Do Your Personal Trainers Know "Personal" as Much as They Do "Training"?

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Do the personal trainers who work at your health club, fitness studio or wellness center have all the skills they need to be effective? Of course, they have their credentials; they’re certified and have studied in exercise physiology, kinesiology and nutrition. They know how to create a workout regimen tailored to the client’s fitness level and goals. But to get the most from your trainers, and more importantly to make sure your customers are getting the most from their personal training sessions, your trainers need to be well-trained in top-notch customer service.

Good trainers not only have solid skills in exercise science, but they know how to engage their clients. ALL their clients. Not just the super-fit, super-motivated ones.

I can recall observing a trainer working with an elderly gentleman. He led the man from one piece of equipment to the next. There was little eye contact between them. There was no chit-chat in between sets. They both looked miserable. Across the room was another trainer. She was smiling and actively socializing with her client. Don’t get me wrong, her client was getting a good workout. But clearly they had a better rapport. They were both having a good time AND the training session was on track.

I know, I don’t actually know what was happening between the first pair. I wasn’t privy to the back story or relationship. But the point is still the same: if someone doesn’t “click” with their personal trainer, how many more sessions do you think they’ll book?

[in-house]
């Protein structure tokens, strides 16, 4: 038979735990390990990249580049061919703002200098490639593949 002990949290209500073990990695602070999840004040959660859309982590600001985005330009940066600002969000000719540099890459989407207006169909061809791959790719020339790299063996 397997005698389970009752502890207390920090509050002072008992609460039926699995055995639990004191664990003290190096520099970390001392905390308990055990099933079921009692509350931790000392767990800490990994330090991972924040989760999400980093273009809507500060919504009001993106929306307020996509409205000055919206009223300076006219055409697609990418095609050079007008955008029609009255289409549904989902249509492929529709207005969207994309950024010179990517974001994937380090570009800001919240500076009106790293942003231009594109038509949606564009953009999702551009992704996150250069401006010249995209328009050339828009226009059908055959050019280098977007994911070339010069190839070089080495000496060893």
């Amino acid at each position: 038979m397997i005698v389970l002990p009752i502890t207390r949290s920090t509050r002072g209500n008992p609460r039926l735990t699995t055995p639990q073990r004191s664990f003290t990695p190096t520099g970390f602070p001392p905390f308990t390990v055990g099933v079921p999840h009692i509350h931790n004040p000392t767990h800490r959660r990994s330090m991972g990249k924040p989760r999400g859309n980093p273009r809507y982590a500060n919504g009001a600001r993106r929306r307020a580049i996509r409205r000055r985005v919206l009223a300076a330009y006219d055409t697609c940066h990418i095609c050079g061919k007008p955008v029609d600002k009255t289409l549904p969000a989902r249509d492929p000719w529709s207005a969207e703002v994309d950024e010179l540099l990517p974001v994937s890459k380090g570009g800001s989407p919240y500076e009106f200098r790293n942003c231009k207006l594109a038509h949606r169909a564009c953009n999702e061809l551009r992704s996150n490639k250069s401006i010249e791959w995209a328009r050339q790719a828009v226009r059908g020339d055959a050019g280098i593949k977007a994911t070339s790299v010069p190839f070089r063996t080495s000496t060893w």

Here are 5 things you can do to build rapport with clients

Whether or not you’re a personal training or employ personal trainers, these practices are customer service gold. And even if they don’t come naturally, treat it as a workout and get good at them.

  1. Don’t be shy. Being immediately comfortable with strangers is essential to this job. Even if someone is naturally reserved, they can train themselves to be outgoing and friendly for work. This is one of those careers that demands it.
  2. Get to know your clients. Ask the client about their day, talk about the weather or sports. Ask the client about their interests BESIDES fitness stuff. Get THEM talking and relaxed.
  3. Put them at ease. If the client is new to your gym, older, or out of shape, factor this in to your approach. But be careful here – don’t make assumptions that could be offensive. Definitely inquire about their history with exercise and sports. Ask them how comfortable they are with the equipment at YOUR facility. Find out how long it’s been since they did a certain exercise. And make sure your tone and phrasing gives them plenty of room to admit to being hesitant with their pride intact.
  4. Share your own fitness flubs. A great way to build trust is to be open about your own experiences. You can joke about the time you collided with someone in the group exercise class or confess that even you sometimes eat poorly and miss a workout.
  5. Act like your care. Enthusiasm and interest in the client are essential. Even if the client is frustratingly stubborn. Even if you’re tired. Even if it’s your eighth session of the day. Even if, truthfully, you’re bored. You can’t show it. Not even a little bit. You’re the cheerleader. You have to boost their excitement and engage them. Just for 60 minutes. Just do it. That’s the job.

By the way, if you truly put your heart into #1-4, then you won’t have to fake it for #5. It will be genuine.